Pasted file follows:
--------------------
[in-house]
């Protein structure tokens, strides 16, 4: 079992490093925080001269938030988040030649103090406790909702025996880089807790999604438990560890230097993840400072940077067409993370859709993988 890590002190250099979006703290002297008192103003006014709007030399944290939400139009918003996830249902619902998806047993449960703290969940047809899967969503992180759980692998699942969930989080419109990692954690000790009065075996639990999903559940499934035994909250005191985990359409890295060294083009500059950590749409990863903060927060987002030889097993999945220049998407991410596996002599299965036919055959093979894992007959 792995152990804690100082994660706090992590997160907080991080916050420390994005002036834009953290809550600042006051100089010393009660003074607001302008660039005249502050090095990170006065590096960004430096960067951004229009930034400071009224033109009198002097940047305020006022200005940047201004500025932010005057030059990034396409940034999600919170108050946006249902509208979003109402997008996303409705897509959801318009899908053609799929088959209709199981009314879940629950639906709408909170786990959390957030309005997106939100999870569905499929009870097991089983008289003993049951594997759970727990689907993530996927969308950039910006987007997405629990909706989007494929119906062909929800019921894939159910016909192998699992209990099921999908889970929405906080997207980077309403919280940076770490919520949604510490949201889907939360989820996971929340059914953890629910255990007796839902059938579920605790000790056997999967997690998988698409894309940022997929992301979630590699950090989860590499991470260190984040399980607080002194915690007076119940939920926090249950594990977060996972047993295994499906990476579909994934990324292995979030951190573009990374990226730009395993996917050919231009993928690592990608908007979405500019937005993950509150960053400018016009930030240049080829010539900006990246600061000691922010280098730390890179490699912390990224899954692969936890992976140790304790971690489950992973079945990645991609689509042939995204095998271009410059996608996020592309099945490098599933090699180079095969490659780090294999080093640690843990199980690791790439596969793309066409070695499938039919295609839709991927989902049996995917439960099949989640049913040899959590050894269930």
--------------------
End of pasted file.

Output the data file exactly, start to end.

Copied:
[in-house]
């Protein structure tokens, strides 16, 4: 079992490093925080001269938030988040030649103090406790909702025996880089807790999604438990560890230097993840400072940077067409993370859709993988 890590002190250099979006703290002297008192103003006014709007030399944290939400139009918003996830249902619902998806047993449960703290969940047809899967969503992180759980692998699942969930989080419109990692954690000790009065075996639990999903559940499934035994909250005191985990359409890295060294083009500059950590749409990863903060927060987002030889097993999945220049998407991410596996002599299965036919055959093979894992007959 792995152990804690100082994660706090992590997160907080991080916050420390994005002036834009953290809550600042006051100089010393009660003074607001302008660039005249502050090095990170006065590096960004430096960067951004229009930034400071009224033109009198002097940047305020006022200005940047201004500025932010005057030059990034396409940034999600919170108050946006249902509208979003109402997008996303409705897509959801318009899908053609799929088959209709199981009314879940629950639906709408909170786990959390957030309005997106939100999870569905499929009870097991089983008289003993049951594997759970727990689907993530996927969308950039910006987007997405629990909706989007494929119906062909929800019921894939159910016909192998699992209990099921999908889970929405906080997207980077309403919280940076770490919520949604510490949201889907939360989820996971929340059914953890629910255990007796839902059938579920605790000790056997999967997690998988698409894309940022997929992301979630590699950090989860590499991470260190984040399980607080002194915690007076119940939920926090249950594990977060996972047993295994499906990476579909994934990324292995979030951190573009990374990226730009395993996917050919231009993928690592990608908007979405500019937005993950509150960053400018016009930030240049080829010539900006990246600061000691922010280098730390890179490699912390990224899954692969936890992976140790304790971690489950992973079945990645991609689509042939995204095998271009410059996608996020592309099945490098599933090699180079095969490659780090294999080093640690843990199980690791790439596969793309066409070695499938039919295609839709991927989902049996995917439960099949989640049913040899959590050894269930």